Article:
The 75-page report documents methods used by authorities to prevent the emergence of another major migrant settlement in Calais, five years after the demolition of the sprawling “Jungle” camp which housed up to 10,000 people at its peak.

Calais has for years been a rallying point for migrants from the Middle East, Asia and Africa trying to sneak across the English Channel to Britain.

Faced with growing public anti-migrant sentiment, President Emmanuel Macron’s government has waged a campaign to prevent new camps emerging.

Police tactics include systematically tearing down migrants’ tents in the woods, on wasteland or under bridges, regularly confiscating their belongings and harassing NGOs trying to provide them with aid, according to New York-based HRW.

“The authorities carry out these abusive practices with the primary purposes of forcing people to move elsewhere, without resolving their
migration status or lack of housing, or of deterring new arrivals,” it said in the report entitled “Enforced Misery: The Degrading Treatment of Migrant Children and Adults in Northern France”.

‘Harass and abuse’

NGOs estimate the number of migrants currently living around Calais at between 1,500 and 2,000, including numerous families. Local authorities estimate that only 500 remain in the area.

Last week, Interior Minister Gerald Darmanin ordered the eviction of a camp housing 400 migrants near a hospital in Calais, which was presented as a danger to the hospital’s patients and staff.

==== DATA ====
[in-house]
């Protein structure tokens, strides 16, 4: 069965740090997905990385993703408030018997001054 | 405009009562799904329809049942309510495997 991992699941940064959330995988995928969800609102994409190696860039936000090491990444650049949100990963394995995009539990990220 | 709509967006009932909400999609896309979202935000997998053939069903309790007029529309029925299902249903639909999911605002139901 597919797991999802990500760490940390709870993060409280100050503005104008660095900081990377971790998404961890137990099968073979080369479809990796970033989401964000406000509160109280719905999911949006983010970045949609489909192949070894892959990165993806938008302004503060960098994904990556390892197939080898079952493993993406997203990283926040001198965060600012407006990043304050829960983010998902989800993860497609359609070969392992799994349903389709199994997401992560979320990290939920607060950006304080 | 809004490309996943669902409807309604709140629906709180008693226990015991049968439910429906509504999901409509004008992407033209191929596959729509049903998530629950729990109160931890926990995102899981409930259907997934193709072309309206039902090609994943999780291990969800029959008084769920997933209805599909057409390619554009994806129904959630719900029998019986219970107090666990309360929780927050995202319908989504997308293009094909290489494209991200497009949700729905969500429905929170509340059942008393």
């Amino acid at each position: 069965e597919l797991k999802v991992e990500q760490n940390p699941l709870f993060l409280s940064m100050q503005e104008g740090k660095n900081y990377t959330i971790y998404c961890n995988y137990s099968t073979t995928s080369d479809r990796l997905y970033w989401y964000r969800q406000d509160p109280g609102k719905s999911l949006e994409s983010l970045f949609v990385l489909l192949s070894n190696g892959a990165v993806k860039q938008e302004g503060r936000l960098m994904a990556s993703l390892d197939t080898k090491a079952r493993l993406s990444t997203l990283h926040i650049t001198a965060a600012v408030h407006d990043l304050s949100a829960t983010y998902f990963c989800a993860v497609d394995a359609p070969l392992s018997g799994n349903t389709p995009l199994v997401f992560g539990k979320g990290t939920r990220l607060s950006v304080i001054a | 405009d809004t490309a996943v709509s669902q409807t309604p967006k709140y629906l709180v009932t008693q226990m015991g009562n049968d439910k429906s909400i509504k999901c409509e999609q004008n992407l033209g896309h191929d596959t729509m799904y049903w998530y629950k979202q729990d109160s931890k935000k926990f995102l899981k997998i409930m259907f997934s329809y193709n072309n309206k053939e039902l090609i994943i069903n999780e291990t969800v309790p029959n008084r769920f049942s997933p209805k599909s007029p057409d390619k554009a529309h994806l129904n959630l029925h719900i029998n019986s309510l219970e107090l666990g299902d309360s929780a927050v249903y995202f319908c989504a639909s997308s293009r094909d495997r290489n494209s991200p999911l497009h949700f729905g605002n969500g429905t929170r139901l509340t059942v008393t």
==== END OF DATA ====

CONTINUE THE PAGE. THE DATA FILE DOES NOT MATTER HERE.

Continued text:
On that occasion the migrants were taken to temporary shelters but often they are left to wander the streets.

“When the police arrive, we have five minutes to get out of the tent before they destroy everything,” a Kurdish woman from Iraq told HRW.

The interior ministry did not respond to AFP’s request for comment on the report.

The government argues that the camps are havens for people smugglers, who command extortionate fees to help migrants cross to Britain, either in a small boat crossing the Channel in the dead of night or stowed away on a truck crossing by ferry or through the Channel Tunnel.

NGOs argue that the tactics do nothing more than make migrants already difficult lives even more miserable.

The report quoted the Calais-based Human Rights Observers group as saying that in some cases cleaning crews cut migrants’ tents while people are still inside, in order to force them out.

“If the aim is to discourage migrants from gathering in northern France, these policies are a manifest failure and result in serious harm,” Benedicte Jeannerod, France director at Human Rights Watch, said.

French authorities “need a new approach to help people, not repeatedly harass and abuse them,” she added.

A total of 15,400 people attempted to cross the Channel in the first eight months of this year, a increase of 50 percent over the figure for the whole of 2020, according to French coast guard statistics.

“Exiles aren’t travelling to northern France because they’ve heard they can camp in the woods or stay under a bridge…They come because that’s where the border is,” Charlotte Kwantes, national coordinator of the Utopia 56 charity was quoted in the report as saying.